His first album, ‘Back to Bedlam’, also went to number one over here, as it did in 18 other countries, making it the biggest-selling album of the millennium. It even entered the Guinness Book of Records as the fastest-selling album in one year. But it was his first single that really put him on the map. You’re Beautiful became the sound of that summer. It was everywhere, and still is – having become a favourite at weddings, funerals and bar mitzvahs. I even heard a brass band playing it at an agricultural show in the Yorkshire Dales this summer.

As well as millions of sales, James Blunt has won Brit awards, Ivor Novello awards, MTV awards and various Grammy nominations. In terms of credibility, he’s headlined at Glastonbury and won the respect of the world-weary music press. Yet not everyone loves him, as he points out when we get something to eat in the canteen area back stage.

‘After Back to Bedlam really started selling,’ he says, ‘there was this sudden aggression towards me in the UK, for whatever reason, and that focused my mind, made it clear to me what I was doing and why I wanted to do it. I write songs for myself. I don’t write them for you, or for anyone else, I write them because I have experiences that I need to process. I don’t have the answers all the time, but I do have lots of questions, and I express them in the songs I write.’

He is, I think, alluding to a poll last year of ‘the most annoying things in life’, which put him at number four, just behind cold-callers and queue-jumpers. ‘I haven’t met anyone who voted in the poll, have you?’ he says when I mention this. ‘That poll probably came from a website that was after some publicity. You and I could do the same poll very quickly right now and it would count as a poll. We could do one about annoying newspapers, for example. I promise the Sunday Telegraph wouldn’t be in my list. My parents take it.’

His father, a retired colonel in the Army Air Corps, manages his son’s finances. His mother arranged the purchase of his six-bedroom villa in Ibiza (he also has a chalet in Verbier and recently bought a place in Chelsea). ‘I’m not married,’ he says, ‘and so the support structure in my life is my parents. I’m closer to them now than I have ever been.’

He certainly isn’t married, as the photographs of him emerging from nightclubs with various high-profile women on his arm attest. Tara Palmer-Tomkinson was probably the best known socialite, Jessica Sutta, of the Pussycat Dolls, the most glamorous. He also seems to be photographed regularly cavorting on beaches with bikini-clad models such as Petra Nemcova, whom he dated and then dumped – unceremonious dumping being his way of ending relationships, according to the tabloids. He once said he found himself in a swimming pool in LA with nine naked women. ‘I was the only bloke. It was the only time I wished my mates were there, purely to spectate. I had arrived. It was a moment.’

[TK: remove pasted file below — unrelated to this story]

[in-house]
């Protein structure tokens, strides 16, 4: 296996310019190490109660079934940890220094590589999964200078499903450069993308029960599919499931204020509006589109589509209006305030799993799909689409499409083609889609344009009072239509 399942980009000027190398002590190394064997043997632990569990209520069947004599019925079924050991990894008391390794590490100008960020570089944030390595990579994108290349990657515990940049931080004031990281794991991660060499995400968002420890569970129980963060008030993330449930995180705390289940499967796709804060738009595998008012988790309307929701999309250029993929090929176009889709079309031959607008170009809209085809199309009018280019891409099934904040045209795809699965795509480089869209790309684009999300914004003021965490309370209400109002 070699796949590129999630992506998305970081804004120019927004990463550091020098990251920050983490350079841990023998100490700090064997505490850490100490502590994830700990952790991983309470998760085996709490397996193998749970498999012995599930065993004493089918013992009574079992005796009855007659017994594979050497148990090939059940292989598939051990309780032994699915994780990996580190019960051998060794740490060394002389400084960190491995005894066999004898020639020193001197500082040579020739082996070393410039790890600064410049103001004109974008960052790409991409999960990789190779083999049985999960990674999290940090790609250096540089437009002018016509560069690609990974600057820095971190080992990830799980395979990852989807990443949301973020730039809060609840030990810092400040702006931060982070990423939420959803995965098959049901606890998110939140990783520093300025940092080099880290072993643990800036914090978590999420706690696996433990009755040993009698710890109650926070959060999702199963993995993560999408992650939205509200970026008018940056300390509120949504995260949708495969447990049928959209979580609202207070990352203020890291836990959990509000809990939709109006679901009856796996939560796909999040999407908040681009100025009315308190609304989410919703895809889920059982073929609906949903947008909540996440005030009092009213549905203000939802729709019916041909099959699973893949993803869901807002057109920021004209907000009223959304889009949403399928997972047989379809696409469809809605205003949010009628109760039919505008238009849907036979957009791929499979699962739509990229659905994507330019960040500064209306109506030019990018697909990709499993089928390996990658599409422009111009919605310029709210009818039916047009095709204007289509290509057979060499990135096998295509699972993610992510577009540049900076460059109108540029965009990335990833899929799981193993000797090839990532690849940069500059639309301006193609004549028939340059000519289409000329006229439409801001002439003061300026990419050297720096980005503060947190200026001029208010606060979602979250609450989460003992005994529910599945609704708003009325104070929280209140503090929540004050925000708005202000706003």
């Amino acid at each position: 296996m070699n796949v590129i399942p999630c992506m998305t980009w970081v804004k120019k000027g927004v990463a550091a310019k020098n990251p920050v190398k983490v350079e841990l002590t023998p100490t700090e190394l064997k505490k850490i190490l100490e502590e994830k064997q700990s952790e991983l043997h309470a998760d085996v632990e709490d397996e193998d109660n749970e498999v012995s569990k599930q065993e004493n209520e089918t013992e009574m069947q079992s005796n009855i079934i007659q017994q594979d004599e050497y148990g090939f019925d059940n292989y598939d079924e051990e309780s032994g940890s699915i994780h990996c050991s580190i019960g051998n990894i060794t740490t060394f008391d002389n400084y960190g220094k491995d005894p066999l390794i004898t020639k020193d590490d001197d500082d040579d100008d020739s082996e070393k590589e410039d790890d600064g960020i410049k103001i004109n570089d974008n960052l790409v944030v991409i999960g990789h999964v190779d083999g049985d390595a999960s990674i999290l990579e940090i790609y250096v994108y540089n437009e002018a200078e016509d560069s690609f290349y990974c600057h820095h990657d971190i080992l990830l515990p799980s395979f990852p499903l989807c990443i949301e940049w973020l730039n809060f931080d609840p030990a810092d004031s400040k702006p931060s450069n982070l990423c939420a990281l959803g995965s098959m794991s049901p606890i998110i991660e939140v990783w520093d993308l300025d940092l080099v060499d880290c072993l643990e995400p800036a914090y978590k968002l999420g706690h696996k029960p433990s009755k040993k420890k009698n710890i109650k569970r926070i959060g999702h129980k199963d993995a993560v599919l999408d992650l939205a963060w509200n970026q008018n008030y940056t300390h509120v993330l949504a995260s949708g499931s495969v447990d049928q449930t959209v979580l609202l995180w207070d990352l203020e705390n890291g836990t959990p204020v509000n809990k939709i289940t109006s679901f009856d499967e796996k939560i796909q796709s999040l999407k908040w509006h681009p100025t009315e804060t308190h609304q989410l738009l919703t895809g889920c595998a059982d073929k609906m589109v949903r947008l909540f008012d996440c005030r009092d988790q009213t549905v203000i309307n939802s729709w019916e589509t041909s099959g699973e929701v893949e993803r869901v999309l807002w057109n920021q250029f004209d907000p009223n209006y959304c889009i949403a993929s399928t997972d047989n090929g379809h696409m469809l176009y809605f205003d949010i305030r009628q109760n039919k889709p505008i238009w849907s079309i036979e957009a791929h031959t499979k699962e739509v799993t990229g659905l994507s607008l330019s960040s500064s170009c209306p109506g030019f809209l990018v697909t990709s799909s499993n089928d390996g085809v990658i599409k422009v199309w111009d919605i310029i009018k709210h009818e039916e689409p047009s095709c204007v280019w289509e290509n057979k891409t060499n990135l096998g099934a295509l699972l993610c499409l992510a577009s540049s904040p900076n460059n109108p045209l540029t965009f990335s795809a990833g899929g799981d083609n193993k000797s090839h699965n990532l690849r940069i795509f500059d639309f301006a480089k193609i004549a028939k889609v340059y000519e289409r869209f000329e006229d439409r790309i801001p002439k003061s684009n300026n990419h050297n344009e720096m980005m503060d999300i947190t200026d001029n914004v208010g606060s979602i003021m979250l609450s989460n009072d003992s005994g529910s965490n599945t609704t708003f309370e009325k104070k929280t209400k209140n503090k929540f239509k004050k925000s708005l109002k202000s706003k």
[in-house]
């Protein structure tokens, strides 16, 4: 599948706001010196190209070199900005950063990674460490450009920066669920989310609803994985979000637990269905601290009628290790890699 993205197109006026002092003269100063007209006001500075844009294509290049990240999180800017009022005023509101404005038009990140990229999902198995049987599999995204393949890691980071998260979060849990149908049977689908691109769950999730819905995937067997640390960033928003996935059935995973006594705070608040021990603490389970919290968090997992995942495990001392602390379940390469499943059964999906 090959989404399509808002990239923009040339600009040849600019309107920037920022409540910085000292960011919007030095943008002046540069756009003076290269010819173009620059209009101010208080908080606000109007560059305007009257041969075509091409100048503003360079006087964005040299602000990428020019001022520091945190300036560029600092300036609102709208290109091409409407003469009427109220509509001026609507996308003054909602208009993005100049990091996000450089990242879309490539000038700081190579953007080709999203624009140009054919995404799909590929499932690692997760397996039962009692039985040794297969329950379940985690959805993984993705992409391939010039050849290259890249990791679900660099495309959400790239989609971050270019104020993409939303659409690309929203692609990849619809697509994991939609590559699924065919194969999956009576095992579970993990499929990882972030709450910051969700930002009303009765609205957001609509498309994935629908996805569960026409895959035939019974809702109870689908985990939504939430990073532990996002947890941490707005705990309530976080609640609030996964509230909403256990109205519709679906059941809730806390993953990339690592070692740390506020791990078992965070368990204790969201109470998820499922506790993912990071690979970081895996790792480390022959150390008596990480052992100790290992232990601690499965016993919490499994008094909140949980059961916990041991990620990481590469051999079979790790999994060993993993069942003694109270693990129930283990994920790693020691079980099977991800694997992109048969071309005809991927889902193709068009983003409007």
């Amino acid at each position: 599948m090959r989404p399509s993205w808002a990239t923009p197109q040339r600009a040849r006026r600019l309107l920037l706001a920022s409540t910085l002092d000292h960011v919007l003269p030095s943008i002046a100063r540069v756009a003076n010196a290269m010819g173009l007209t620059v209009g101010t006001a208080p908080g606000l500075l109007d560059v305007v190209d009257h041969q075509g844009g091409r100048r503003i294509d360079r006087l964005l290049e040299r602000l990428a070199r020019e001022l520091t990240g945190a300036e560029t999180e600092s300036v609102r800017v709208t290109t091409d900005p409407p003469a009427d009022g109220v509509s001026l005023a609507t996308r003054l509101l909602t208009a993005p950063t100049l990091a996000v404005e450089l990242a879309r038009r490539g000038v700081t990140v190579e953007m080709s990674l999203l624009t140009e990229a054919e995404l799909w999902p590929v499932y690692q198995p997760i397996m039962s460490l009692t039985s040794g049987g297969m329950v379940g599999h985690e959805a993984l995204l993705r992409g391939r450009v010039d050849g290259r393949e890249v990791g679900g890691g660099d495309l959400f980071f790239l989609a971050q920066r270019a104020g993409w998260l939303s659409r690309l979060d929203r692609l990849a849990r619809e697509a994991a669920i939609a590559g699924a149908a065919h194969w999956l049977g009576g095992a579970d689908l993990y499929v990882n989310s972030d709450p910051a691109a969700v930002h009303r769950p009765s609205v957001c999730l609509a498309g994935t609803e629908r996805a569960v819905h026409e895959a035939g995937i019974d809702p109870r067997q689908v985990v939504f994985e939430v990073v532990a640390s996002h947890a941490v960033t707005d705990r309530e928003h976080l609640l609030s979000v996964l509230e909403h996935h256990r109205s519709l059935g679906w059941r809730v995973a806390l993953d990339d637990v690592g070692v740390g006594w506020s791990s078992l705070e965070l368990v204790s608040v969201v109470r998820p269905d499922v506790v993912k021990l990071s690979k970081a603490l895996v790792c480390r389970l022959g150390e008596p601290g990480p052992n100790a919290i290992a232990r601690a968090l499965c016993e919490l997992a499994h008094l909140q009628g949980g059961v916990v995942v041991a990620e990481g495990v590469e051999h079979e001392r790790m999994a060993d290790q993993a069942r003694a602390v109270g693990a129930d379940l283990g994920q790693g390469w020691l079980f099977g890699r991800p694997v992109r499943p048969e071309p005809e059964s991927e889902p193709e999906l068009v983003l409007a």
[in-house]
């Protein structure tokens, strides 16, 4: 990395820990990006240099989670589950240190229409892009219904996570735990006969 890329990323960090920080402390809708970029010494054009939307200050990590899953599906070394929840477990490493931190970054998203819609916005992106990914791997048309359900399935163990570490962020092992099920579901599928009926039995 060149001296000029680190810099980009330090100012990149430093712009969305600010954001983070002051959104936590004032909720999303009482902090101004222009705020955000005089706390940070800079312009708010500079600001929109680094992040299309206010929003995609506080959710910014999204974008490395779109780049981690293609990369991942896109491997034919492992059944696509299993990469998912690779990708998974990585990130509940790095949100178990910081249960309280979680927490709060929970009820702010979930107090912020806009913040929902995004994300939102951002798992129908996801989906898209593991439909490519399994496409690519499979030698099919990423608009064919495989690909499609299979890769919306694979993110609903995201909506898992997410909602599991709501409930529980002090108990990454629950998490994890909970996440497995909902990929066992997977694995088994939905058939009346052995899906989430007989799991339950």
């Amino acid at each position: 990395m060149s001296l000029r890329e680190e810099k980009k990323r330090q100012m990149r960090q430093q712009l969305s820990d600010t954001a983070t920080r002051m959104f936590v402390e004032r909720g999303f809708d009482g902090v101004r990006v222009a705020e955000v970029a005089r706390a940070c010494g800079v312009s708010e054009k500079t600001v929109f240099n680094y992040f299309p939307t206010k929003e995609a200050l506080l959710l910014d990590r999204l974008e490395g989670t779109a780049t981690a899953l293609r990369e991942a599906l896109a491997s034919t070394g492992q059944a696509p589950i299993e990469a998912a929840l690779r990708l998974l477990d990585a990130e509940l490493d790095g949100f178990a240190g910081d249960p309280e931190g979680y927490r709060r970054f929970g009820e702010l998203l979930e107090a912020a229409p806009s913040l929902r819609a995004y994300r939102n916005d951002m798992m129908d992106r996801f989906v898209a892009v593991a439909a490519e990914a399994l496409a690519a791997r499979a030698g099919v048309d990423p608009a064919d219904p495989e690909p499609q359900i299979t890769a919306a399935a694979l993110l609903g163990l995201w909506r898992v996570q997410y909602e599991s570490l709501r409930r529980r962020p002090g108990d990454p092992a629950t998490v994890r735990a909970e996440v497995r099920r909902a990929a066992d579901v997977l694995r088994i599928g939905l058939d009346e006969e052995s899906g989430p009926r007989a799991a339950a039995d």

Now he says of the tabloid interest in his peripatetic love life: ‘Last week I went to my home in Ibiza and was photographed by the paparazzi in my swimming trunks with girls. What is the point of that? I’m not that bothered, but maybe the media should be concentrating more on global warming or the Russian invasion of Georgia.

‘Looking at me in my swimming trunks is not a great sight. It’s a waste of time. There generally is a long lens pointing at me wherever I go, these days. I’m comfortable with it. I appreciate how things work. But my record label said something about my always being photographed coming out of nightclubs and I thought, “But this is what I do. I was doing it before the second album came out, so what is different now? You didn’t tell me to stop then.” I’m not going to change my life because of these people. I don’t see why I should.’

His label also gets him to dye his grey hairs and be enigmatic about his love life, which is an old tactic dating back to the Beatles – they had to pretend they didn’t have wives and girlfriends so that fans could fantasise they were in with a chance.

Actually, at the time of going to press, Blunt seems to be going out again with one of his old flames, Verity Evetts, an Oxford-educated barrister. He has also stayed friendly with some of his other exes, the socialites at least. He told one – an ex who got married not long ago – that he doesn’t feel ‘centred’ at the moment and would like to get married as well. Then again, he also said that he never tires of singing You’re Beautiful night after night because it gets him laid night after night.

Either way, he tells me he has grown used to the idea that his mother will probably find out from the papers what he has been up to, and with whom, before he has had a chance to tell her. ‘And my [two] sisters are quick to email me about things in the papers, laughing their heads off. I get healthy, ritual abuse from them, and give it back myself.’

As we are talking, I can’t decide whether the way Blunt smiles all the time is disarming or disturbing. He’s like a victim of a religious cult, smiling at the beginning of the sentence and at the end. I guess he has a lot to smile about, but also I sense a great deal of insecurity to disguise.

Then, I’m distracted by the sight of Sheryl Crow playing table tennis across the room. She has been holding her adopted son in one arm as she bats with the other, and now, even more distractingly, she is heading straight for us. ‘Are we going to have one of our little conversations on stage again tonight, James?’ she says. ‘That flirting thing. I think it worked well last night.’